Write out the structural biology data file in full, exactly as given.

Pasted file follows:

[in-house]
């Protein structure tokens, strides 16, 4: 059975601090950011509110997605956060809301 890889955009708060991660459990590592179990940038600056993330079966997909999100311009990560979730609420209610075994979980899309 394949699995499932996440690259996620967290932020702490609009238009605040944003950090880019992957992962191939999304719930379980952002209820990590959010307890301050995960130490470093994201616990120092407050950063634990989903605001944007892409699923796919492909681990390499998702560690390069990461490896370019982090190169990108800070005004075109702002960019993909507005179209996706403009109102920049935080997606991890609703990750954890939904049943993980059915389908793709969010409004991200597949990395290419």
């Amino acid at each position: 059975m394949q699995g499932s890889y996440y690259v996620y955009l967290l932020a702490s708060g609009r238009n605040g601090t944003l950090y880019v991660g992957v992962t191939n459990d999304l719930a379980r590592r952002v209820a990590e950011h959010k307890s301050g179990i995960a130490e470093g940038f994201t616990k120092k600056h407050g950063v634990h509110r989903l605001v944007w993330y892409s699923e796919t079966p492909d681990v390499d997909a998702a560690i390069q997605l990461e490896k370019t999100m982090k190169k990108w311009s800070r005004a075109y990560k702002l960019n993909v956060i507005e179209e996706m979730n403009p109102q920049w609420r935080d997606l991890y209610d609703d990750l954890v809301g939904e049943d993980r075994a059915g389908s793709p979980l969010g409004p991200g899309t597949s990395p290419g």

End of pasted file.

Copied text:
[in-house]
């Protein structure tokens, strides 16, 4: 059975601090950011509110997605956060809301 890889955009708060991660459990590592179990940038600056993330079966997909999100311009990560979730609420209610075994979980899309 394949699995499932996440690259996620967290932020702490609009238009605040944003950090880019992957992962191939999304719930379980952002209820990590959010307890301050995960130490470093994201616990120092407050950063634990989903605001944007892409699923796919492909681990390499998702560690390069990461490896370019982090190169990108800070005004075109702002960019993909507005179209996706403009109102920049935080997606991890609703990750954890939904049943993980059915389908793709969010409004991200597949990395290419």
């Amino acid at each position: 059975m394949q699995g499932s890889y996440y690259v996620y955009l967290l932020a702490s708060g609009r238009n605040g601090t944003l950090y880019v991660g992957v992962t191939n459990d999304l719930a379980r590592r952002v209820a990590e950011h959010k307890s301050g179990i995960a130490e470093g940038f994201t616990k120092k600056h407050g950063v634990h509110r989903l605001v944007w993330y892409s699923e796919t079966p492909d681990v390499d997909a998702a560690i390069q997605l990461e490896k370019t999100m982090k190169k990108w311009s800070r005004a075109y990560k702002l960019n993909v956060i507005e179209e996706m979730n403009p109102q920049w609420r935080d997606l991890y209610d609703d990750l954890v809301g939904e049943d993980r075994a059915g389908s793709p979980l969010g409004p991200g899309t597949s990395p290419g």